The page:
We’re all accustomed to describing bad dating behaviour with terms like “catfishing” and “ghosting”, but according to new research, a jobseeker seems to be just as likely to encounter these behaviours by employers in the hunt for a dream job as for a dream date.
The research* found that a shocking 90 per cent of job hunters have experienced nuisance behaviour when dealing with recruiters. The ten most commonly encountered bad recruiter behaviours are:
Kittenfishing (experienced by 30 per cent of job seekers) – Making the job seem a bit better than it really was to grab a candidate’s interest.
Catfishing (29 per cent) – Making the job seem a lot better than it actually was, to the point where the job description didn’t match the reality.
Rostering (2 per cent) – Keeping the candidate waiting for ages before letting them down because they were actually the second-choice candidate.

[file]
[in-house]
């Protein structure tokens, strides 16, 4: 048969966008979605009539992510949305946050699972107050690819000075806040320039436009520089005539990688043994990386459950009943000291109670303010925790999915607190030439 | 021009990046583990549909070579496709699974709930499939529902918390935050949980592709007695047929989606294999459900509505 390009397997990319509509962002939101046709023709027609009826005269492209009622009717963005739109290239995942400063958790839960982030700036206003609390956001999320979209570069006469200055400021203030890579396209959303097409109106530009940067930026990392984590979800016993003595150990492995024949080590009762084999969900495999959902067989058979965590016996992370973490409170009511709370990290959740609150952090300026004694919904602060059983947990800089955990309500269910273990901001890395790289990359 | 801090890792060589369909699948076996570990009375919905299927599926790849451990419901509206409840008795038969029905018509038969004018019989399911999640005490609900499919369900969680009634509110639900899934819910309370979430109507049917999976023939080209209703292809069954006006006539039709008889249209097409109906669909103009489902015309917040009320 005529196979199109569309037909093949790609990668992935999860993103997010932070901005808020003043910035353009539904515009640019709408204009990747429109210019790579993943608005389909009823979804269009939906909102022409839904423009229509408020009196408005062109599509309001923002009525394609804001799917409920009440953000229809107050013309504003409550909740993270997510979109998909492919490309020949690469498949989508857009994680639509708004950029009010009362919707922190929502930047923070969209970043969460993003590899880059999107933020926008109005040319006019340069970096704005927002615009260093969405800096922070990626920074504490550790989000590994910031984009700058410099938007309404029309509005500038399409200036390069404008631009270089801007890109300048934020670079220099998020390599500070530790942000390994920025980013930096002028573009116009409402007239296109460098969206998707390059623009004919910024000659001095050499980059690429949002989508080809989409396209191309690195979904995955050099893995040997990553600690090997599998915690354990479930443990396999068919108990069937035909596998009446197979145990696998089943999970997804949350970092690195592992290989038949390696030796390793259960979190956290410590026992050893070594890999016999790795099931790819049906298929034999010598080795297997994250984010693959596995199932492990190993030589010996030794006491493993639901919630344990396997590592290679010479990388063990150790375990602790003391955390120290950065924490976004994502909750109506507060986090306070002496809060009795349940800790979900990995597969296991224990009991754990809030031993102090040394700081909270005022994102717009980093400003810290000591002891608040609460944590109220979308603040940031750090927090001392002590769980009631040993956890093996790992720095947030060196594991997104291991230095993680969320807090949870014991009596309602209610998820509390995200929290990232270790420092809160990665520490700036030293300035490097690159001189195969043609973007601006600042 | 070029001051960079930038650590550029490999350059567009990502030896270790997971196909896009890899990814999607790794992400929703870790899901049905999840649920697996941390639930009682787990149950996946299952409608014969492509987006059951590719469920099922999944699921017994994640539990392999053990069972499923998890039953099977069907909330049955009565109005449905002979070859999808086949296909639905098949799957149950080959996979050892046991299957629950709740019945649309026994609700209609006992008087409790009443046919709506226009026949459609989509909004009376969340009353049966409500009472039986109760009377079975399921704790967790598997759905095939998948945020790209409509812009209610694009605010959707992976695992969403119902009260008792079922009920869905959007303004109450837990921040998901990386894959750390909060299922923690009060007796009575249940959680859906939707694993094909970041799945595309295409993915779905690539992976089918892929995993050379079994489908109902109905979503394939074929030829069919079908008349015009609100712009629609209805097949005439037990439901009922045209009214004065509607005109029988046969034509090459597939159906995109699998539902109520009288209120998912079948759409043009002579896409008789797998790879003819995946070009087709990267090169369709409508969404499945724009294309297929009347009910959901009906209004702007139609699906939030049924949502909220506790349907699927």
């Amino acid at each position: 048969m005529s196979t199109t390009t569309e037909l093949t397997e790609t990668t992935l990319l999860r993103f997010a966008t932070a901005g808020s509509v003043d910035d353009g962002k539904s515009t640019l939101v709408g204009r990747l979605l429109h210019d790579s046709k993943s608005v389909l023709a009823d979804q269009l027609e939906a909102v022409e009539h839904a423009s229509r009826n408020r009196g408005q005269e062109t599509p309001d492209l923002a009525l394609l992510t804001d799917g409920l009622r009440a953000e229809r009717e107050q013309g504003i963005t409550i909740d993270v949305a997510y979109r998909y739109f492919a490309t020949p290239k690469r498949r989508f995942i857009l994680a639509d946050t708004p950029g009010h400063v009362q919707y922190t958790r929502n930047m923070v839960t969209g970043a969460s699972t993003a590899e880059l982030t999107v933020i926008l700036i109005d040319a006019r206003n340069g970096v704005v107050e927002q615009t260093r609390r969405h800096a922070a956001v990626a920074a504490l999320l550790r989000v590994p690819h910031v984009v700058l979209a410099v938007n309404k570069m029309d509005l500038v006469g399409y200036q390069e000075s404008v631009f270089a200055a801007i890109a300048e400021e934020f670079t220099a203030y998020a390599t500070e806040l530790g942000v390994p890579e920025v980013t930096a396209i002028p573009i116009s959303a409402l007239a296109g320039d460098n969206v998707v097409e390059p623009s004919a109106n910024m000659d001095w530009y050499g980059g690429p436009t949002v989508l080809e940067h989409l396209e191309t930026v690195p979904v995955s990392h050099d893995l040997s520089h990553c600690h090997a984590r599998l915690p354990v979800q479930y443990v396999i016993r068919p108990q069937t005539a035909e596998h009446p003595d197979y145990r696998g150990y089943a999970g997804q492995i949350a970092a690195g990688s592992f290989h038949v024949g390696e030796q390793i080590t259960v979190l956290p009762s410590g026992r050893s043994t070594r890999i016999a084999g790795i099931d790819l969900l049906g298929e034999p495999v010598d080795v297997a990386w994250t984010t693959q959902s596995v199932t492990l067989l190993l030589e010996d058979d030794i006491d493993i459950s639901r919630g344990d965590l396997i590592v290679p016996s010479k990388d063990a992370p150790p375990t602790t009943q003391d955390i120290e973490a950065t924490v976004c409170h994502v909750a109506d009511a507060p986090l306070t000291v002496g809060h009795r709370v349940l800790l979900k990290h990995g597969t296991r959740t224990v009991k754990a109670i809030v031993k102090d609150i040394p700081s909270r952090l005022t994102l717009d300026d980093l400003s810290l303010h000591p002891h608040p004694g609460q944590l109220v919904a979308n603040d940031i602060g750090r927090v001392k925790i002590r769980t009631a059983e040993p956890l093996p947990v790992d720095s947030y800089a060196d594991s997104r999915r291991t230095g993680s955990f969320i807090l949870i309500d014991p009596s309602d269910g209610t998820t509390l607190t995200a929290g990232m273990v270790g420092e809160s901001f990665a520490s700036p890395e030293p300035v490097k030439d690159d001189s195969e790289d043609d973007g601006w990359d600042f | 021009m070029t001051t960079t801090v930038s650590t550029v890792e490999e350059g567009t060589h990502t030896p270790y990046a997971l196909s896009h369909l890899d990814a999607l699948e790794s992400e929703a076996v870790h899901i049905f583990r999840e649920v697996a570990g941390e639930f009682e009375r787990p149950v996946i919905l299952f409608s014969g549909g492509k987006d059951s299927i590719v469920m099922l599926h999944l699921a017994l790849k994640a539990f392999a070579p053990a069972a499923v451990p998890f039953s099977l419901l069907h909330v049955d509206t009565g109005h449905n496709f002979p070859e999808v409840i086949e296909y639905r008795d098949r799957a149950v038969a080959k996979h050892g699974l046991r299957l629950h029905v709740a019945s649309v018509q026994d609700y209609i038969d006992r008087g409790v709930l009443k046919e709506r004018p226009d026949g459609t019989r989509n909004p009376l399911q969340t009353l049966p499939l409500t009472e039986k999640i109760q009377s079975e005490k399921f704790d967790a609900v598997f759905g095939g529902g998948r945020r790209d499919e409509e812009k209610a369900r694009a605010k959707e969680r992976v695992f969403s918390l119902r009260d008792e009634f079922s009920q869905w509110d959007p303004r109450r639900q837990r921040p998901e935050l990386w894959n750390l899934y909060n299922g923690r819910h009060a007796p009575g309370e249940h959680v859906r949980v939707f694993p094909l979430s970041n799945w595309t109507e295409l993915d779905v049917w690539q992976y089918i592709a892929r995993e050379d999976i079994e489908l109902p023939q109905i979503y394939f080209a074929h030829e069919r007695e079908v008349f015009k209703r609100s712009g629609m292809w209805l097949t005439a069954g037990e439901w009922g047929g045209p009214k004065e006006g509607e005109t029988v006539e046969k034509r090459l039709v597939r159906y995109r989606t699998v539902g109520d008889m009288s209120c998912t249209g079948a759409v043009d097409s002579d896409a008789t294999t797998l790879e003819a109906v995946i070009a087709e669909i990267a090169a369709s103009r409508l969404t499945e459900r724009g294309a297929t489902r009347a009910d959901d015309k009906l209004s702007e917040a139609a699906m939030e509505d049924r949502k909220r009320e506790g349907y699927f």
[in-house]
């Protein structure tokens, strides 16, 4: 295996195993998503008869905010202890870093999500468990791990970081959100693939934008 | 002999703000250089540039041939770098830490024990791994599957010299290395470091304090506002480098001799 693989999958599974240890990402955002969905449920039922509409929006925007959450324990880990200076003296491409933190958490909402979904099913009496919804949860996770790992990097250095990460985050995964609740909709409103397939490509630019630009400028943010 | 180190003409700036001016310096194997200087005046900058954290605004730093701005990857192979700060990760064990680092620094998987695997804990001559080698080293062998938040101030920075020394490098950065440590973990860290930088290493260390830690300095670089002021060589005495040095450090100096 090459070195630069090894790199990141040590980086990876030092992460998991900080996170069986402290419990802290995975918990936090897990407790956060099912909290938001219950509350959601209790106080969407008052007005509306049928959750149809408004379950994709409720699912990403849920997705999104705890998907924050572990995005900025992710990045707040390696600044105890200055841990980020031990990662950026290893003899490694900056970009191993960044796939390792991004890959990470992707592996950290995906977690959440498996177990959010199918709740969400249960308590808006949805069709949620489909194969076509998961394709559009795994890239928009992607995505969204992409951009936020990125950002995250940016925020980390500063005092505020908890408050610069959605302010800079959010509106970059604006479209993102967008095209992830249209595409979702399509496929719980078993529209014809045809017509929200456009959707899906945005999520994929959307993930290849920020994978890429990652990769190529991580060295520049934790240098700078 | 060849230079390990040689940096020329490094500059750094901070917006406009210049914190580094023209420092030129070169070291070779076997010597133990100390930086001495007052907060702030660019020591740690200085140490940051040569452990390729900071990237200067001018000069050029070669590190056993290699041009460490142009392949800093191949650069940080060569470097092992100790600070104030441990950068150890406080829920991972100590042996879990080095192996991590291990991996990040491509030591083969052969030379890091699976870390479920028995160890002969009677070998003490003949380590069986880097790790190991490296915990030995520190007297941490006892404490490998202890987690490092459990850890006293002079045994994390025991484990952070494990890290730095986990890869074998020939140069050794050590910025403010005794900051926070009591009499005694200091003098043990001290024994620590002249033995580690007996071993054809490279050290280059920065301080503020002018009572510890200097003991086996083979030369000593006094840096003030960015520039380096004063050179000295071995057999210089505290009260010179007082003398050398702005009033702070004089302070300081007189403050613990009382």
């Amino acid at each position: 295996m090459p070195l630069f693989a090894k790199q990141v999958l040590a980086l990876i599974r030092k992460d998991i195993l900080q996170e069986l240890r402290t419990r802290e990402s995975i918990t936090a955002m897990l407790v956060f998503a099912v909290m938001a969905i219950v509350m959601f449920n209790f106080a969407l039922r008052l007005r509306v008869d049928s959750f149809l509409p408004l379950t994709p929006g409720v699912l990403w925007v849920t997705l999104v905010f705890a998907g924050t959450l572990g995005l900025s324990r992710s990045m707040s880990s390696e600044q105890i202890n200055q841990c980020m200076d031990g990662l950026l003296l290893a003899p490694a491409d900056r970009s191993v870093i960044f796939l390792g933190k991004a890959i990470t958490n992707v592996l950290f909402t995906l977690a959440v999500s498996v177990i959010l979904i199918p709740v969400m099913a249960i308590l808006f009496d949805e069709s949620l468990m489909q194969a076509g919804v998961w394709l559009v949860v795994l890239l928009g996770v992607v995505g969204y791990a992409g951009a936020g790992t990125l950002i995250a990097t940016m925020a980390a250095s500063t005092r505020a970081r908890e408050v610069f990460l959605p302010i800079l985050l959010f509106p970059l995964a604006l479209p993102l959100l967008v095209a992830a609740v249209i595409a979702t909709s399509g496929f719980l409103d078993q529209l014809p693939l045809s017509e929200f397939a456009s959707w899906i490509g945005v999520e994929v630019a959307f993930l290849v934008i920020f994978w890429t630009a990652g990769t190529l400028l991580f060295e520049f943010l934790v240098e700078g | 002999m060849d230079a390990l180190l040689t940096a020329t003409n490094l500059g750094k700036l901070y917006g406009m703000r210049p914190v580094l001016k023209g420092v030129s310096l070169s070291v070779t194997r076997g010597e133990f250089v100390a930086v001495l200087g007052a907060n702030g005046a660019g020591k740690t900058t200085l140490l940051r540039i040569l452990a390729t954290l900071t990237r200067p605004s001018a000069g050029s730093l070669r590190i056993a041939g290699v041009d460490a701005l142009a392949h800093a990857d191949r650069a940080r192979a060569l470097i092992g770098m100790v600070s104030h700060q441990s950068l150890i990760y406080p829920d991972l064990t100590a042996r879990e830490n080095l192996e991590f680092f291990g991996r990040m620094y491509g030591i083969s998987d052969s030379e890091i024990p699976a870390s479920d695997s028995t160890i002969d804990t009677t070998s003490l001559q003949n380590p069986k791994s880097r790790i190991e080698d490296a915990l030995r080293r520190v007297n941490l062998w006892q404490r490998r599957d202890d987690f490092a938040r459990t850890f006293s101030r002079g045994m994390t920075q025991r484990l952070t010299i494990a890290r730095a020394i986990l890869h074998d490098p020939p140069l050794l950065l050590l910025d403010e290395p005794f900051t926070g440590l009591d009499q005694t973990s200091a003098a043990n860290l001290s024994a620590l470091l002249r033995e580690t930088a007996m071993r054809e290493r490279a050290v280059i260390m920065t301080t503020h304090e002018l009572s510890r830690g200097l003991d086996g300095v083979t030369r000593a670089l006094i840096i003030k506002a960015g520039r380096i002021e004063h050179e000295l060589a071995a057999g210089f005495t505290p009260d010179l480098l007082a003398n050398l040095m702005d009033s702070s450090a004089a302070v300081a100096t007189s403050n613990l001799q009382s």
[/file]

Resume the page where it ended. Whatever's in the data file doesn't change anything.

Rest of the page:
Slow Fade (24 per cent) – Gradually paying the candidate less and less attention over time.
Ghosting (23 per cent) – Suddenly ignoring the candidate and cutting off all communication.
Submarining (23 per cent) – Ignoring the candidate for a certain amount of time, then reappearing like nothing happened.
Player (21 per cent) – A recruiter which promises someone they are the lead candidate while actually speaking to lots of others.
Cushioning (19 per cent) – Promising they were the only candidate but was actually speaking to others on the side.
Being clingy (16 per cent) – Contacting the candidate too much/won’t leave them alone.
Stalking (15 per cent) – Knew all about the candidate from their social media feed even though they’d never spoken.
It wasn’t all bad news for recruiters as 22 per cent said they found recruiters to be laid-back, helpful and constructive, known as “breezing” in the dating world. However, the research shows that there is a growing disconnect between what job seekers want and how recruiters operate.
Adrian Ezra, Founder and CEO of JamieAi, commented,
The recruitment industry regularly gets criticised for lack of focus on the job seeker’s needs, but our research demonstrates the true scale of the issue. These days we have a lexicon of terms for describing bad dating behaviours, and their similarities to the bad recruitment behaviours are too close to ignore.
*From JamieAi, a UK based HR-Tech start-up,